(Closed) Raising money for your wedding?

posted 8 years ago in Money
  • poll: Is this tacky
    Yes : (108 votes)
    77 %
    No : (28 votes)
    20 %
    other : (4 votes)
    3 %
  • Post # 3
    228 posts
    Helper bee
    • Wedding: May 2010

    People have jack and jill parties or stag parties and “sell tickets” as well as do a 50/50 raffle, have entertainment, etc. Maybe they should be calling it a jack and jill party as opposed to an engagement party.

    We had about 60 people at our engagement party (family and close friends/bridal party). Most of them gave gifts, which in turn went to the wedding, but we would have never had an auction or a donation basket going around!

    Post # 4
    2239 posts
    Buzzing bee
    • Wedding: May 2011

    That’s tacky. 

    They should scrimp, save, budget, and diy their fingers to nubs like the rest of us poor folk. Lol

    Post # 5
    4485 posts
    Honey bee

    Guests are under no obligation at all to finance any part of the wedding. If the couple can’t afford something, don’t have it, but never make your guests pay for anything.

    Post # 7
    1871 posts
    Buzzing bee
    • Wedding: February 2011


    For Pete’s sake: skip your morning lattes! brown bag your lunch! start a dog-walking service, a babysitting service, a weekend cleaning service, or drive old ladies around! have a garage sale! start an etsy shop for all those booties you crochet! acquaint yourself with ebay and sell that collection of antique candlesticks!

    There’s like a million ways to make a buck in this world that DON’T involve alienating your friends.

    Post # 8
    2476 posts
    Buzzing bee
    • Wedding: June 2010

    I’m not a fan of this idea.  Yell

    Post # 9
    463 posts
    Helper bee
    • Wedding: June 2011

    i think this is just weird!!!! i am a bride on a 5000 budget my fiance and i are 23 will be 24 when the wedding rolls around in june. ive recently lost my job so now even more stressed about wedding mney but to supplement i am babysitting and making cakes on the side!!!! we both are kids of single mothers and do not want to burden them with wedding costs so if there is a will theres a way with out begging for it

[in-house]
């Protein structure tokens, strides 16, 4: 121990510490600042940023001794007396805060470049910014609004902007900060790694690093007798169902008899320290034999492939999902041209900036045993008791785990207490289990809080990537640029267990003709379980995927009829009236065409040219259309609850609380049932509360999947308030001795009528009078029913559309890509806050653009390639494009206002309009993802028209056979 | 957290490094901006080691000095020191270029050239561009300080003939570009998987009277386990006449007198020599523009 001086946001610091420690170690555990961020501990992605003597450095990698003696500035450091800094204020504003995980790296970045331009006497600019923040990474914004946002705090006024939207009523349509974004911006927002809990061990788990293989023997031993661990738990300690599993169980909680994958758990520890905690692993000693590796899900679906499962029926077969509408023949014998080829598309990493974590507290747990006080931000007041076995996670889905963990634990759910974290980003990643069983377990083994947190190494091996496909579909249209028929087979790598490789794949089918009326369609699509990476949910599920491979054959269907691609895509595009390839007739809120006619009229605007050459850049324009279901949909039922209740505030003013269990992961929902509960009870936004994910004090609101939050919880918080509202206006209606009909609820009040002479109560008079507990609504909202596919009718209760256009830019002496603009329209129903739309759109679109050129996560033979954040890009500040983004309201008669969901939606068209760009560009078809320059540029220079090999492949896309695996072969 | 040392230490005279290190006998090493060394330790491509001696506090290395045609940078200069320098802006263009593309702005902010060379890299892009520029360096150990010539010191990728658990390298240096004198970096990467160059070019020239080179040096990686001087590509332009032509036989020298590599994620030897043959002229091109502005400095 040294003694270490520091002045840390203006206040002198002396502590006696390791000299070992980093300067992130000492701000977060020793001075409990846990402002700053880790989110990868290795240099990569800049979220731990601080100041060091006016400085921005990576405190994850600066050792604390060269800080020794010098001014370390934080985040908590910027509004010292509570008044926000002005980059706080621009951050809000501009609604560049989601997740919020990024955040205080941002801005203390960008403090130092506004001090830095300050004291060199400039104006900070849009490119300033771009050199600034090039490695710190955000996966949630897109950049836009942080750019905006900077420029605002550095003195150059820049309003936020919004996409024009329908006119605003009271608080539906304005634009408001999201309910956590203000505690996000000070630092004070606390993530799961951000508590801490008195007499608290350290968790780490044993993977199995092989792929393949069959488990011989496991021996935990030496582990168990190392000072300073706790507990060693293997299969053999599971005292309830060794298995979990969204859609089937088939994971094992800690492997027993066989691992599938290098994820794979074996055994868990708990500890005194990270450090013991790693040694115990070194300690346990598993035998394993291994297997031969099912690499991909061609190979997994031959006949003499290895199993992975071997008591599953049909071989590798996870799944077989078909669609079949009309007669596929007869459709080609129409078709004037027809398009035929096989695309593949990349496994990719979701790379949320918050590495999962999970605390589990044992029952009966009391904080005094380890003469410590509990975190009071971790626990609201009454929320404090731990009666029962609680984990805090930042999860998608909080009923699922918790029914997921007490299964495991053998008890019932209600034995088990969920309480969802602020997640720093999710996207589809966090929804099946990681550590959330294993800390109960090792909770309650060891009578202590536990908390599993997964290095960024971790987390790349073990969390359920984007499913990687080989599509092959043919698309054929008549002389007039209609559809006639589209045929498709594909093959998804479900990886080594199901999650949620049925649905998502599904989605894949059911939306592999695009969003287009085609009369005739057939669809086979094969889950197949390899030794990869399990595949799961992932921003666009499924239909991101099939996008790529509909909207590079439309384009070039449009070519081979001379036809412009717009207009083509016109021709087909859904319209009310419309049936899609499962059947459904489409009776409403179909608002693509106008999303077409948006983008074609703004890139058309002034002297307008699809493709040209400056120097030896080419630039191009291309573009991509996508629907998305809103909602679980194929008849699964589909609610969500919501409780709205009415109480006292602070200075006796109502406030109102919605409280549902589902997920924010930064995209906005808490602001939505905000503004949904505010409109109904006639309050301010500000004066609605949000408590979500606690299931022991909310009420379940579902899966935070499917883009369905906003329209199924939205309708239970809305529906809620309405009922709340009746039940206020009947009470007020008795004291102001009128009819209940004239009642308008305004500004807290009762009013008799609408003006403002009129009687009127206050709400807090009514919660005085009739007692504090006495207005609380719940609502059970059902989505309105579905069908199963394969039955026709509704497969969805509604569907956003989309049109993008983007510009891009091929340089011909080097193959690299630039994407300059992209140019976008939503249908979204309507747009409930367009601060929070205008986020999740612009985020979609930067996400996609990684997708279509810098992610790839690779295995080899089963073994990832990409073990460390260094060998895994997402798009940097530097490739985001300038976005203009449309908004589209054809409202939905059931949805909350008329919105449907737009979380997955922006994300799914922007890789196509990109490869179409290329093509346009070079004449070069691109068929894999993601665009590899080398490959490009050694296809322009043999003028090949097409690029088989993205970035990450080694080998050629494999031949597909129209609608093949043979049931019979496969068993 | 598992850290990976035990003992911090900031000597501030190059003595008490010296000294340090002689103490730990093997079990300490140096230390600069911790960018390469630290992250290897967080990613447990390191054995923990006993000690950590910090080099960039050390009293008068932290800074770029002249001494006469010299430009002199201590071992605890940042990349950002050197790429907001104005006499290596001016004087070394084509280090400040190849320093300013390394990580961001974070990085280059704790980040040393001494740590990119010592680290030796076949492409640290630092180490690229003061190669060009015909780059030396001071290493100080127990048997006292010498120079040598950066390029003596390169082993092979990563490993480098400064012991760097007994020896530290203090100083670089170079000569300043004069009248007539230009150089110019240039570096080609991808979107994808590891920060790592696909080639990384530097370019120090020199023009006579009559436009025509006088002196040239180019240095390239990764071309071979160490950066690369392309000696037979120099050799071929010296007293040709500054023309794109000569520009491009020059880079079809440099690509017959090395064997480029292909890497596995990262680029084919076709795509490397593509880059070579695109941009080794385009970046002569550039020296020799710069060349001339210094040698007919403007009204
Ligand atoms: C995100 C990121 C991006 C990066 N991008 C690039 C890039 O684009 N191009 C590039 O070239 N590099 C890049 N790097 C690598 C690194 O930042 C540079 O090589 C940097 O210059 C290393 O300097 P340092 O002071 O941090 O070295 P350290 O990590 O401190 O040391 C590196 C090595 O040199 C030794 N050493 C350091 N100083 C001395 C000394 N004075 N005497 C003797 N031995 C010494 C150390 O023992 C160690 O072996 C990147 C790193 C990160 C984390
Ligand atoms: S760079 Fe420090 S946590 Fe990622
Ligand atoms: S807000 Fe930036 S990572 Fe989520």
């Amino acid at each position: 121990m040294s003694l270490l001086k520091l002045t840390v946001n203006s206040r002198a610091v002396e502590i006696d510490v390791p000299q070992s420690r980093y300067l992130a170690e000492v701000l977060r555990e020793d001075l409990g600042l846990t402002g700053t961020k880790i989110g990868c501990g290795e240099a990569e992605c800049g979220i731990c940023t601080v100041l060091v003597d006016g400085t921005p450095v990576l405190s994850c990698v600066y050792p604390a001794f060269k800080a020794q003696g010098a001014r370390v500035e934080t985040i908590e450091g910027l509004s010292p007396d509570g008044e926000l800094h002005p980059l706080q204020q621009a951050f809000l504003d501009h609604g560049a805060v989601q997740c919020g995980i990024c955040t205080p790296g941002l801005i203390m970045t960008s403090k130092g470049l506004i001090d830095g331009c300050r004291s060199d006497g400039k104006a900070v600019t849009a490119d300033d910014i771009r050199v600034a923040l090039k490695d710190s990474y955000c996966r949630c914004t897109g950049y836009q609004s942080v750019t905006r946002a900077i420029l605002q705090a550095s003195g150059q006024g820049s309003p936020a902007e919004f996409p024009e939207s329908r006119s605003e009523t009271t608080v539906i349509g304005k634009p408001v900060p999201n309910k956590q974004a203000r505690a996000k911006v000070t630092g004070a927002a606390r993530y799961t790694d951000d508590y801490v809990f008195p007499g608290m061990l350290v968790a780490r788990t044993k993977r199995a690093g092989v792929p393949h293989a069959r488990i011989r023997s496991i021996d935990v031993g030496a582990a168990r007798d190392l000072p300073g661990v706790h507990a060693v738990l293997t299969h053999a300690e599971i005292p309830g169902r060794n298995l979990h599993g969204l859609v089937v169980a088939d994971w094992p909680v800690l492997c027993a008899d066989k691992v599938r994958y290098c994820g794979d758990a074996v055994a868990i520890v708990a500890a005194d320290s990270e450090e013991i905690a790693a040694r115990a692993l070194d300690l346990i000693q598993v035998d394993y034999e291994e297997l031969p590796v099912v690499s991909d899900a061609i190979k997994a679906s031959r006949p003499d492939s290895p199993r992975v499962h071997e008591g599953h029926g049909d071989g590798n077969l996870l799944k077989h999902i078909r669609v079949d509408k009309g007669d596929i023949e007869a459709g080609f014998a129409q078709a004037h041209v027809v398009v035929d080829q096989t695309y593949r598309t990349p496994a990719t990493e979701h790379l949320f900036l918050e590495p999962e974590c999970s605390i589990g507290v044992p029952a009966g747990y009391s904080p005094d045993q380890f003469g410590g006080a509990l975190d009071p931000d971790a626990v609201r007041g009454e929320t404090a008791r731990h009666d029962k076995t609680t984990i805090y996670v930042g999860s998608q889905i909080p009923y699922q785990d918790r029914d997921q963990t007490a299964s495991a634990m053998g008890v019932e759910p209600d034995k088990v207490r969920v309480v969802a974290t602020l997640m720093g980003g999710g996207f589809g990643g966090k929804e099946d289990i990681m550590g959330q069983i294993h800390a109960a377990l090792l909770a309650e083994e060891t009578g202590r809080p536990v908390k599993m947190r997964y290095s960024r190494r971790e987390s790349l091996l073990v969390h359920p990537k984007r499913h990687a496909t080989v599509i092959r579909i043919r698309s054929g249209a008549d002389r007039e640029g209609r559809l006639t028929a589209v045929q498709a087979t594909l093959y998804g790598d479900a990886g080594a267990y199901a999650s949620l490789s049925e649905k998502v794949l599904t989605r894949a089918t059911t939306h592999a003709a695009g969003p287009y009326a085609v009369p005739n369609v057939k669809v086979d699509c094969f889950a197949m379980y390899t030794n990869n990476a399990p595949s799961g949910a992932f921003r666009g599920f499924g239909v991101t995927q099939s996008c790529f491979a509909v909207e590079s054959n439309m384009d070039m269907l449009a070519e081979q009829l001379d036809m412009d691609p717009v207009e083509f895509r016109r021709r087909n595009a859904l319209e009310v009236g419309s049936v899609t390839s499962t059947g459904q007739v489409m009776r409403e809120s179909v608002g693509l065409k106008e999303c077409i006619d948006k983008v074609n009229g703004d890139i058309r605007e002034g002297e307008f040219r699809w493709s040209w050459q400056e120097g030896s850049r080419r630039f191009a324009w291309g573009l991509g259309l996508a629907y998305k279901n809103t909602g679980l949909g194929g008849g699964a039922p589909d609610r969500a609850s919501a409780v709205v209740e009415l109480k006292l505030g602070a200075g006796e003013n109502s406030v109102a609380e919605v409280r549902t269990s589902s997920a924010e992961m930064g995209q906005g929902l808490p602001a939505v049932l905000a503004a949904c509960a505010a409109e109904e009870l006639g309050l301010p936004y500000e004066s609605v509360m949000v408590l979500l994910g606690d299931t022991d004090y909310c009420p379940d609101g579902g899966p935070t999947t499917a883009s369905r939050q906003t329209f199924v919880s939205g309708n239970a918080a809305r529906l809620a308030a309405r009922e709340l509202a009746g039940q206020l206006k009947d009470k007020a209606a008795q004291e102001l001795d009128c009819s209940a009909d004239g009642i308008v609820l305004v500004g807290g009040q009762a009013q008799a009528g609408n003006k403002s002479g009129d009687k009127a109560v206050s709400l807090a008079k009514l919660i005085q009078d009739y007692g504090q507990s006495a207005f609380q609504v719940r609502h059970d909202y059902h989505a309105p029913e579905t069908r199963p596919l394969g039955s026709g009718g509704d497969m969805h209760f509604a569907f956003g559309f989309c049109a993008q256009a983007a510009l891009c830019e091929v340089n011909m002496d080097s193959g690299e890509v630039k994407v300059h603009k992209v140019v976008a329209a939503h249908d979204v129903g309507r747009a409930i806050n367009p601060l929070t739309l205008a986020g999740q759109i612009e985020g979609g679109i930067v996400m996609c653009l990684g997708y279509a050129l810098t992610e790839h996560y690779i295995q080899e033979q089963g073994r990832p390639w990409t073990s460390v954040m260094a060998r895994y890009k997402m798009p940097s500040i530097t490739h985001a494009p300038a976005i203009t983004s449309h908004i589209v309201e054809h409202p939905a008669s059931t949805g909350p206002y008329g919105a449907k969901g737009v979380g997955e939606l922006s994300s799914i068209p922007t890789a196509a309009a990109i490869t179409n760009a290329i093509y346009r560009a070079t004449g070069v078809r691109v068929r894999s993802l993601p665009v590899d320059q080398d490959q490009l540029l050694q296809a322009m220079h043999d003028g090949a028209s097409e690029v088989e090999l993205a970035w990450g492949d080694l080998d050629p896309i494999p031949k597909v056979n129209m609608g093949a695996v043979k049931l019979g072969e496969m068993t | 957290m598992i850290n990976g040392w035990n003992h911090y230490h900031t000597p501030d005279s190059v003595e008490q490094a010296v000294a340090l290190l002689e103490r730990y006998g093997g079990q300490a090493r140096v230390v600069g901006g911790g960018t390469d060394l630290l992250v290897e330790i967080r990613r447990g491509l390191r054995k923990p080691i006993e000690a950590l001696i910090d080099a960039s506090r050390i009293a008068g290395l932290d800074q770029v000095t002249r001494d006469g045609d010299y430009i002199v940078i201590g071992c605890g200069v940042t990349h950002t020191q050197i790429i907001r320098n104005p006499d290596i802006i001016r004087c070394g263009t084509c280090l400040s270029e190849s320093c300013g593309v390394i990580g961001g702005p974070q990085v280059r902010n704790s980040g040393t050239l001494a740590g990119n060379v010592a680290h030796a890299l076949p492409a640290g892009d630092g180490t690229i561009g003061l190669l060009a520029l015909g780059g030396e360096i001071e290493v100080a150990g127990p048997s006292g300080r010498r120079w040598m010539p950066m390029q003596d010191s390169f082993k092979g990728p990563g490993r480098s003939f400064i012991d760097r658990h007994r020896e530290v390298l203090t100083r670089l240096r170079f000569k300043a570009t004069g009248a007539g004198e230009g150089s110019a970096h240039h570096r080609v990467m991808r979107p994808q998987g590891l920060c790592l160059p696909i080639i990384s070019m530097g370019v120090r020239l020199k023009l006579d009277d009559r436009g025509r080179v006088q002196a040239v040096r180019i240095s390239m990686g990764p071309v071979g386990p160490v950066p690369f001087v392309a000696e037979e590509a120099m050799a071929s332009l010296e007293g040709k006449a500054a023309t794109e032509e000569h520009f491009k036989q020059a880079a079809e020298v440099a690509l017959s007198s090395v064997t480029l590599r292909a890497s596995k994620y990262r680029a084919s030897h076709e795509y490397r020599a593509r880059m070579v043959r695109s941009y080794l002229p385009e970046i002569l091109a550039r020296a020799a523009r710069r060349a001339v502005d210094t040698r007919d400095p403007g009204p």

Post # 10
    18637 posts
    Honey Beekeeper
    • Wedding: June 2009

    I really don’t like people selling things, collecting money, or anything to finance their wedding.  I think that you should have a wedding that you can afford, even if it means you don’t have diamond centerpieces.

    Post # 11
    1235 posts
    Bumble bee
    • Wedding: July 2011

    We are having playbill programs and are offering “add space” for those who want to add a message to the back of it for us and are only asking for a small “donation” for our life together (AKA pay off the wedding so we can get on to the good stuff) I think it serves a purpose and I have already been told that a few people are excited to come up with something to put in the program and it gives those who couldn’t make it a way to still be there.

    Post # 12
    9053 posts
    Buzzing Beekeeper
    • Wedding: June 2010

    @kfricke89: Grammar police says: Add=to give more, Ad = shortened form of “advertisement”. 

    If you’re going to advertise your ad space to your family/friends you wouldn’t want to spell it wrong, and spell check WON’T pick up those kind of mistakes.

    Post # 14
    1310 posts
    Bumble bee
    • Wedding: December 2011

    Do not have a wedding you can not afford… no woman should have to be in the position where she has to stoop to selling sponsorships or tickets or otherwise go around with your hat out looking for help with something like a wedding. It’s not a house, it’s a party. I don’t want to be judgmental but the whole concept of a Jack and Jill… just doesn’t seem right. But everyone is different I guess.

    I saw one wedding last year where the program announced the wedding was “brought to you by [wedding vendor A]!” She also had all her napkins stamped with the vendor’s logo. I know the bride and she was brought up well, so I’m sure she was embarrassed and I can’t imagine how she agreed to such a thing! Someone must have put her on the rack with social/family pressure to have a “proper” blow-out party 🙁 At the cost of her dignity.

    The feminist in me thinks this kind of pressure wouldn’t exist if the wedding was viewed as the groom’s responsibility… but since it’s usually women doing the planning, it’s OK to make us feel like failures if we don’t entertain to the max….harumph.

    Once you embrace it, it can be fun figuring out how to cut things! There’s nothing more satisfying than practicing the art of the good deal.

    Post # 15
    49 posts
    • Wedding: July 2011

    I sell jewelry as a side business and once had a bride contact me asking for free jewelry in exchange for my business name advertised all over her wedding.  She said she was trying to do this with all of her vendors so she would essentially have a free wedding.  I declined…

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